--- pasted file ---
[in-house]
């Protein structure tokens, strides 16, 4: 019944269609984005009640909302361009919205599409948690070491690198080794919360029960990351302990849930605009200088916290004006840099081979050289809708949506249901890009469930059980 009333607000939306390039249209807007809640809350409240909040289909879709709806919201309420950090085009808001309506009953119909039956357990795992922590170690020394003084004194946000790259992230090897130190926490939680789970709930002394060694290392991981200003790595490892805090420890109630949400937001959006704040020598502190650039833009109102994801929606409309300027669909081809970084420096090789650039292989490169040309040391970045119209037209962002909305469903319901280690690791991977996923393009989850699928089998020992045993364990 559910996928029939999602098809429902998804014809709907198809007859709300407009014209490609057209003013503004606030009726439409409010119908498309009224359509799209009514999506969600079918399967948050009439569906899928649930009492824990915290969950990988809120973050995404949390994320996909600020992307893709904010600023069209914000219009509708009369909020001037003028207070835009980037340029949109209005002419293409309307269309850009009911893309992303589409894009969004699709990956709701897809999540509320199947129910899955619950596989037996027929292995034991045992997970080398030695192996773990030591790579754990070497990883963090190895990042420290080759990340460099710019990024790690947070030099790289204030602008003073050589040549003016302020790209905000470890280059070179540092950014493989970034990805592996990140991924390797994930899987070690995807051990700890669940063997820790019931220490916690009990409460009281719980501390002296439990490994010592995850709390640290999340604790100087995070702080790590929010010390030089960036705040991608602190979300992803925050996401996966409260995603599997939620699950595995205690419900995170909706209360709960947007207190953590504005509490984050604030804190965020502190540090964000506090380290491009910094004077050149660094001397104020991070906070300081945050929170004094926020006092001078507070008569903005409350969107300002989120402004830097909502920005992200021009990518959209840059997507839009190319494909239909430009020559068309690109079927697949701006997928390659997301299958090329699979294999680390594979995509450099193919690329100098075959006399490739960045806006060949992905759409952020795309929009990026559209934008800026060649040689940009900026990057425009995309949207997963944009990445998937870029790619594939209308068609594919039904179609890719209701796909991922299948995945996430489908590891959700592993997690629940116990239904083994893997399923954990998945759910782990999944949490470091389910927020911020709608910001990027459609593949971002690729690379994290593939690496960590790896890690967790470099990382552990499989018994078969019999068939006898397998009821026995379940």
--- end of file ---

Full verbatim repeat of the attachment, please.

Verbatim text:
[in-house]
């Protein structure tokens, strides 16, 4: 019944269609984005009640909302361009919205599409948690070491690198080794919360029960990351302990849930605009200088916290004006840099081979050289809708949506249901890009469930059980 009333607000939306390039249209807007809640809350409240909040289909879709709806919201309420950090085009808001309506009953119909039956357990795992922590170690020394003084004194946000790259992230090897130190926490939680789970709930002394060694290392991981200003790595490892805090420890109630949400937001959006704040020598502190650039833009109102994801929606409309300027669909081809970084420096090789650039292989490169040309040391970045119209037209962002909305469903319901280690690791991977996923393009989850699928089998020992045993364990 559910996928029939999602098809429902998804014809709907198809007859709300407009014209490609057209003013503004606030009726439409409010119908498309009224359509799209009514999506969600079918399967948050009439569906899928649930009492824990915290969950990988809120973050995404949390994320996909600020992307893709904010600023069209914000219009509708009369909020001037003028207070835009980037340029949109209005002419293409309307269309850009009911893309992303589409894009969004699709990956709701897809999540509320199947129910899955619950596989037996027929292995034991045992997970080398030695192996773990030591790579754990070497990883963090190895990042420290080759990340460099710019990024790690947070030099790289204030602008003073050589040549003016302020790209905000470890280059070179540092950014493989970034990805592996990140991924390797994930899987070690995807051990700890669940063997820790019931220490916690009990409460009281719980501390002296439990490994010592995850709390640290999340604790100087995070702080790590929010010390030089960036705040991608602190979300992803925050996401996966409260995603599997939620699950595995205690419900995170909706209360709960947007207190953590504005509490984050604030804190965020502190540090964000506090380290491009910094004077050149660094001397104020991070906070300081945050929170004094926020006092001078507070008569903005409350969107300002989120402004830097909502920005992200021009990518959209840059997507839009190319494909239909430009020559068309690109079927697949701006997928390659997301299958090329699979294999680390594979995509450099193919690329100098075959006399490739960045806006060949992905759409952020795309929009990026559209934008800026060649040689940009900026990057425009995309949207997963944009990445998937870029790619594939209308068609594919039904179609890719209701796909991922299948995945996430489908590891959700592993997690629940116990239904083994893997399923954990998945759910782990999944949490470091389910927020911020709608910001990027459609593949971002690729690379994290593939690496960590790896890690967790470099990382552990499989018994078969019999068939006898397998009821026995379940």